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Keeshond Dog Breed Guide

The Keeshond is a medium sized dog, and was used as a watch dog on the barges, traveling the Rhine between Germany and Holland. It is a member of the Spitz group of dogs which include Pomeranians, Chow Chows and Alaskan Malamutes.

History of the Keeshond

The breed came to prominence during the Dutch Revolution as the symbol of the Dutch Patriot political party. The leader of this party, Cornelius (Kees) de Gyselaer, kept one of these dogs as a pet. Because of Gyselaer’s love of the breed, the dogs were given the name “Keeshond”: “Kees” was Gyselaer’s nickname, and “hond” is the Dutch word for dog.

The correct pronunciation of this breed is ‘kayz-hond’ with the plural being, ‘kayz-honden’. After the rebellion was defeated, the breed dwindled. In the early 1920’s they were introduced to the UK (when the breed was known as Dutch Barge Dogs) and today they can be found as affectionate family pets around the world. In Germany (and in other FCI governed counties) they are known as Wolfspitz.

Appearance of the Keeshond

Like all Spitz, they are identifiable by their wedge shaped heads, dense off standing coats and curled tails characteristically carried high over their backs. The general, overall appearance of a Keeshond in full coat can only be described as impressive. The large ruff that surrounds his wedge shaped, fox like head makes him stand out from the crowd!

His natural stance, ears pricked and erect, feet firmly planted and tail tightly curled and held high on the back has that stamp of alertness of the wonderful watch dog and companion that he truly is. The coat is double layered, with a soft, cream-coloured undercoat and a harsh top coat. The top coat comes in shades of grey with black on the tips. Keeshonden need a thorough weekly grooming, but rarely need to be bathed. Expect a Keeshond to shed their coat twice a year.

Male Keeshonds are 18” at the shoulder and bitches 17” and the average weight of a fully grown dog is between 14 and 21 kilos; with the males being heavier than the females. They generally have a healthy appetite and their weight needs to monitored especially if the dog has been neutered, as they can easily ‘pile on the pounds’.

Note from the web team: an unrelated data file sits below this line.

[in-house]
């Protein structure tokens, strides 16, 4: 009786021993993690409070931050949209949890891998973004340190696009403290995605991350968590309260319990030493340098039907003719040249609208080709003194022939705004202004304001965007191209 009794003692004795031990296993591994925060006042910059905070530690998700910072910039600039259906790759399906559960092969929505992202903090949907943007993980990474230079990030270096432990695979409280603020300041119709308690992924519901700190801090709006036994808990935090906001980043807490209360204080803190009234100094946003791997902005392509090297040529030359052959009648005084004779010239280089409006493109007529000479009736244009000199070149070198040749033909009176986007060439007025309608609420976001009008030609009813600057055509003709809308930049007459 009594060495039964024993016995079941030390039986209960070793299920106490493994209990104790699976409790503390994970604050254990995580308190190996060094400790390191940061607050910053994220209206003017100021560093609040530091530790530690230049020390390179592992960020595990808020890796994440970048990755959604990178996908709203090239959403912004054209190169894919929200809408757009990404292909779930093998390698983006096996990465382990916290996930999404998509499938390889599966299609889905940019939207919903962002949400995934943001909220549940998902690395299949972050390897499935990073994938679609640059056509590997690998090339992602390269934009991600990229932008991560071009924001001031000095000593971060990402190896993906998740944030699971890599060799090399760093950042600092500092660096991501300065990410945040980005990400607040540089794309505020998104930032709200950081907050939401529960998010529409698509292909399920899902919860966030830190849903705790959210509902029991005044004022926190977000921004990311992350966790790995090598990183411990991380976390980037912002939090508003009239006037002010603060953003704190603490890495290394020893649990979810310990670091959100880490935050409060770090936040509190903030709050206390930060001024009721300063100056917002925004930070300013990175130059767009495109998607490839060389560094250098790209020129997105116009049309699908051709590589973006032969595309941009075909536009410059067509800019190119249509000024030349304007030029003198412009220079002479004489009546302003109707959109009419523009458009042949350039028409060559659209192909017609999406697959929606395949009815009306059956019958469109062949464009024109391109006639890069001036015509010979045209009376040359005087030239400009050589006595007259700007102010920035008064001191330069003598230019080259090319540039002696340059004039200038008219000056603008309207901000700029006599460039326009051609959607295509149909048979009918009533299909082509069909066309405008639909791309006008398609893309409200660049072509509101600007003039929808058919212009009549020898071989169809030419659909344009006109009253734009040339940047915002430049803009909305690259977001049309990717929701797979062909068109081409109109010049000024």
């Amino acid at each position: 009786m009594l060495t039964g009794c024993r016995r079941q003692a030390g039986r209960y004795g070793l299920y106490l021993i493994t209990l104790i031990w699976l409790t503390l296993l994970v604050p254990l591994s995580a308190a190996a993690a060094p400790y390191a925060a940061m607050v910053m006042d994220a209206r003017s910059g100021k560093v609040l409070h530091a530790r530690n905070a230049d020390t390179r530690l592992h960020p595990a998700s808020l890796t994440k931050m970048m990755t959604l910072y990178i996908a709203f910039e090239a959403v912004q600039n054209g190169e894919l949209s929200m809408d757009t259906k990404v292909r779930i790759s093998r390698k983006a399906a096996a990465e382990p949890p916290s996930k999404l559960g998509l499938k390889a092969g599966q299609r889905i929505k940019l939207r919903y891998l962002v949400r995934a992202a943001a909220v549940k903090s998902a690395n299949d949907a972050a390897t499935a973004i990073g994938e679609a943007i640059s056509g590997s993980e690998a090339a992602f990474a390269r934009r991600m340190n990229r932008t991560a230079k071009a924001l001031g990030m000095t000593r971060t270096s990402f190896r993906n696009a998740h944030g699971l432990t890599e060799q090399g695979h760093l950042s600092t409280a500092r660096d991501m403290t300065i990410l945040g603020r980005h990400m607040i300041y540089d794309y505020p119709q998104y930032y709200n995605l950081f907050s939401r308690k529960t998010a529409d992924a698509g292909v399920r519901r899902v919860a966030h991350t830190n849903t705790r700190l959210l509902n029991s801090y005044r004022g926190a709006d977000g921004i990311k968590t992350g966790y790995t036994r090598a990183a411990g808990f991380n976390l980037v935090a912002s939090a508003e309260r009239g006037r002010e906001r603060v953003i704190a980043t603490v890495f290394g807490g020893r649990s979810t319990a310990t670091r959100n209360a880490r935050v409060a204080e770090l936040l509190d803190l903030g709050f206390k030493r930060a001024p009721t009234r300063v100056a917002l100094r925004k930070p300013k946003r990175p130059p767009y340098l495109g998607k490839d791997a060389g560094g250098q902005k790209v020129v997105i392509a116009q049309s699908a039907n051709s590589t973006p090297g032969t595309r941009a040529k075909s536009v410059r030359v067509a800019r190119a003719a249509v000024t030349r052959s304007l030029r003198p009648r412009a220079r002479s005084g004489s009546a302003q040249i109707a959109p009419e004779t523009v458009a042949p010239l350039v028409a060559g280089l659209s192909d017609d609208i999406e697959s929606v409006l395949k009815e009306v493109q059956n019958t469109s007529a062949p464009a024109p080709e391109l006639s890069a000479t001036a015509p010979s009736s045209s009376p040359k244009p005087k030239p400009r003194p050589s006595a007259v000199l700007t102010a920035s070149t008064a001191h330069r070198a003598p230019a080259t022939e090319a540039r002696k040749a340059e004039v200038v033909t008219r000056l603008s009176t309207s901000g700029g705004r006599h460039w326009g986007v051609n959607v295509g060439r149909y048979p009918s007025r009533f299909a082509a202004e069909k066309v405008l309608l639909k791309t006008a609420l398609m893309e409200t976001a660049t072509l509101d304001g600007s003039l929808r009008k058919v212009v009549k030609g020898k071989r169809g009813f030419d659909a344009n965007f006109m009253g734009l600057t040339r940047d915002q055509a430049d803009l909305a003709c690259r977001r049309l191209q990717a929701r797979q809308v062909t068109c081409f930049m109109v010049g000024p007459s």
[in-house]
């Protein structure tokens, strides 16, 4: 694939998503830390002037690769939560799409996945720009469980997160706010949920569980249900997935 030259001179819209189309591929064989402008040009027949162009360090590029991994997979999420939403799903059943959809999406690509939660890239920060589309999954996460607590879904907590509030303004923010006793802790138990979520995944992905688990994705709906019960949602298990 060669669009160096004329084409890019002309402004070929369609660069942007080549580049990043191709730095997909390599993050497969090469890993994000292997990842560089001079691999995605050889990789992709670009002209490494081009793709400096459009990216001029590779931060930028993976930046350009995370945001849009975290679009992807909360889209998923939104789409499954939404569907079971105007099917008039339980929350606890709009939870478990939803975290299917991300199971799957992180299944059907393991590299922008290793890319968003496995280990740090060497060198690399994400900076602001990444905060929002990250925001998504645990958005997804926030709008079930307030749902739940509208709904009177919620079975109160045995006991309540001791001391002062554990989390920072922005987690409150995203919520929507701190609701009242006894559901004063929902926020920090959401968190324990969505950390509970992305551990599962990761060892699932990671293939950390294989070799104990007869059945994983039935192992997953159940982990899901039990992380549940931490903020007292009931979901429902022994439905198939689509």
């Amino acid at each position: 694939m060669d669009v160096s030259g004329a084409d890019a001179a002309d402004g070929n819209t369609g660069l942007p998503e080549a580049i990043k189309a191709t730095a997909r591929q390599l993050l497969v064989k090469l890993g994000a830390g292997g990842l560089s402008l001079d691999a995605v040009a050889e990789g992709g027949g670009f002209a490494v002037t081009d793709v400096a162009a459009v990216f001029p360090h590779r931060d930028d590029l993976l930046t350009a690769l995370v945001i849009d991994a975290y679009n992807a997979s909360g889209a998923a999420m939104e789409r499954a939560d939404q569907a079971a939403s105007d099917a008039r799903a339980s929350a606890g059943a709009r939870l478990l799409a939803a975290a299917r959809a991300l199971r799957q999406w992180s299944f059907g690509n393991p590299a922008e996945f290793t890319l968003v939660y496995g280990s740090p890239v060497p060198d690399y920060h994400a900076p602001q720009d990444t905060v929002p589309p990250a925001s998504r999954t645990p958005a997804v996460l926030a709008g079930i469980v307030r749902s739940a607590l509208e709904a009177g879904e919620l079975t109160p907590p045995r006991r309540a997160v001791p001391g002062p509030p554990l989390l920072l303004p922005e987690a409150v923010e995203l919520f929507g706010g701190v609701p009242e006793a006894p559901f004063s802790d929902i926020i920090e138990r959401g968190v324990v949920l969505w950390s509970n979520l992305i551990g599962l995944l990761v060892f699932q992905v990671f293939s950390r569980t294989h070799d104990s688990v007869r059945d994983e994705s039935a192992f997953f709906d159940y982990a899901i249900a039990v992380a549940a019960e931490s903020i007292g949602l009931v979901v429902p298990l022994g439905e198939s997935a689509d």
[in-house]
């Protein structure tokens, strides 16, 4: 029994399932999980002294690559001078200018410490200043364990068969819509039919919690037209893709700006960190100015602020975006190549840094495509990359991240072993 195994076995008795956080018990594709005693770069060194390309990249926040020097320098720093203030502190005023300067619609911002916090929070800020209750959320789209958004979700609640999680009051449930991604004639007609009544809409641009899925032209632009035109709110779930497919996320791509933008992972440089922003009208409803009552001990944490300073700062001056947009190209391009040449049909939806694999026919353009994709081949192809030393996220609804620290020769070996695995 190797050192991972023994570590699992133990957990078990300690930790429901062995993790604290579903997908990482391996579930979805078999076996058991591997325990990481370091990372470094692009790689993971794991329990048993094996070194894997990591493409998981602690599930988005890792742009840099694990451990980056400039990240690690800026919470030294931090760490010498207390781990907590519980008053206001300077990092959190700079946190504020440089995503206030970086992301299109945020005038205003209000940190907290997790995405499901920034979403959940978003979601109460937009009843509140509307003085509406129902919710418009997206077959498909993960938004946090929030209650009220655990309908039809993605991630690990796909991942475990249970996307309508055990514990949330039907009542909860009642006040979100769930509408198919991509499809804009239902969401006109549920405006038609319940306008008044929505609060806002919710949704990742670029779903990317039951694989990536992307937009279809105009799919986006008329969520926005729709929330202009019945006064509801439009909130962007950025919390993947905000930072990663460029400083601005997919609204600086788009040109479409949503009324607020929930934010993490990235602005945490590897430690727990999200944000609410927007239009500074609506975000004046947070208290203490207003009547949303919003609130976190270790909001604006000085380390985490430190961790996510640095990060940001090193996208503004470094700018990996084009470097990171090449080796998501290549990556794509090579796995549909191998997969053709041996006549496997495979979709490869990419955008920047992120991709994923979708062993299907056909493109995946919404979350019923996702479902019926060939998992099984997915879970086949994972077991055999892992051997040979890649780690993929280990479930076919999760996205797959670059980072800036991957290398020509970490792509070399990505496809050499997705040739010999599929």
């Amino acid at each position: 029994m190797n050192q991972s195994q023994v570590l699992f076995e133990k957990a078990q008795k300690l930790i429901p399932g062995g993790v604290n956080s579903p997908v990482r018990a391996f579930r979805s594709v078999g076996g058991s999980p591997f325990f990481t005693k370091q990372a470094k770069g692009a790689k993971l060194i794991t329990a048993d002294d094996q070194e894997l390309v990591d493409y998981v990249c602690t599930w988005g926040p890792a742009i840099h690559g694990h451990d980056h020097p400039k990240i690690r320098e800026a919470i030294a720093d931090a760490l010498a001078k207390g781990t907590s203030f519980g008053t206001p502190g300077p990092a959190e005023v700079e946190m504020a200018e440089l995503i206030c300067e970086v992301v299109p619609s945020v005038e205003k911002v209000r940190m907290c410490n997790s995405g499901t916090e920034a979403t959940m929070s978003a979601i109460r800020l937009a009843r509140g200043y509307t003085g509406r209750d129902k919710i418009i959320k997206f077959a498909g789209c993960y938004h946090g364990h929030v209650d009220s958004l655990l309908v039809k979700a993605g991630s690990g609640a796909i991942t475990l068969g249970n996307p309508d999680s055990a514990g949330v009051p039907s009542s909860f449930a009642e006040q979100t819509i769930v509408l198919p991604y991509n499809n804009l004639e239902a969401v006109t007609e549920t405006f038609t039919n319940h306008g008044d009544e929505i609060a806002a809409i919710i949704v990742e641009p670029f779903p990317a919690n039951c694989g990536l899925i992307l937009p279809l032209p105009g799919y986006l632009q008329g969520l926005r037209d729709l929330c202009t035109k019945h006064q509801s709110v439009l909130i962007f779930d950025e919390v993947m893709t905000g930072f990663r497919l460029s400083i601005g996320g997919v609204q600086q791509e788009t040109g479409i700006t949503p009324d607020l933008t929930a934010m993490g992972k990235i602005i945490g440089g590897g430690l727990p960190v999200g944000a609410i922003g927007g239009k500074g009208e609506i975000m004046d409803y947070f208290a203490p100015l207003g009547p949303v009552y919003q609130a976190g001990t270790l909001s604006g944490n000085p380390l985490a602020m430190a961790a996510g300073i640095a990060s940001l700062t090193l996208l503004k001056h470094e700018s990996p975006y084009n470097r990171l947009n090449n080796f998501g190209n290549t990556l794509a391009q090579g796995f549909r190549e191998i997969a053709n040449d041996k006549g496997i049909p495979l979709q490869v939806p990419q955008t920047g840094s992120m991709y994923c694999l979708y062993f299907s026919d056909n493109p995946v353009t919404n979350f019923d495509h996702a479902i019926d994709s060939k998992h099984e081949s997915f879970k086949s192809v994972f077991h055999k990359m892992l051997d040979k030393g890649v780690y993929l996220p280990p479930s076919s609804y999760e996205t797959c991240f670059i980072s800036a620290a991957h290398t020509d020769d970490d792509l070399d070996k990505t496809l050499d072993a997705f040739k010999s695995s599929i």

Temperament of the Keeshond

keeshond dog in a parkKeeshonden truly love people. In fact, they’ve earned themselves the nickname “Velcro dog” because of their tendency to stick to the people they love. If their owner leaves, a Keeshond may sit by the door and wait for them to come back, even if there are other people in the room. They do not do well in kept in kennels or being left alone all day. They love children and make excellent family pets. This breed is very empathic and intuitive, which has led to their use as comfort dogs for victims of traumatic experiences.

Like all Spitz breeds this breed loves to bark. They’ve been used as watch dogs for many years and even family dogs are skilled at letting you know when a stranger is at the doorstep. While your Keeshond may bark at someone they don’t know, they are not aggressive by nature and once they have been introduced to the new person they will be extremely friendly and sociable.

Health Considerations for the Keeshond

Keeshonden are a relatively healthy breed. The breed has a DNA test for Primary Hyperparathyroidism (PHPT) and all puppies now born in the UK are negative by descent; so there is absolutely no reason to buy a Keeshond puppy whose parents aren’t either tested or are themselves negative by descent. Full details of all tests (& results) are available from the Kennel Club’s web site and the PHPT status of all KC registered puppies is recorded on the registration documents.

Epilepsy and Alopecia X are also known in the breed, but there is active genetic research being undertaken at The Animal Health Trust and is fully supported by both breed clubs. A Keeshond’s average life expectancy is 13 years plus.

How best to care for a Keeshond

Training is important with this breed as with ALL dogs. Keesies are alert, lively and extremely intelligent dogs, making them a good choice for agility and obedience tasks. They generally do not adapt well to repetitive routine obedience exercises, preferring to be challenged with new exercises and games once one command is learned; so they are not always the best choice for strict precision obedience as they tend to have a sense of humour and to be clowns.

Intelligent dogs are often easily bored and can be stubborn and a Keeshond can be very inventive when bored! They are easily lead trained and will demand a walk a least twice a day, so if you are a couch potato, find yourself another breed! Exercise does not need to be excessive but it should be regular.

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Cover image sourced from:

North of England keeshond Club

North of England keeshond Club

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The North of England Keeshond Club were the first official club dedicated to Keeshonden in the UK. The club regularly hold committee meetings in order to promote Keeshond welfare and raise awareness about the breed.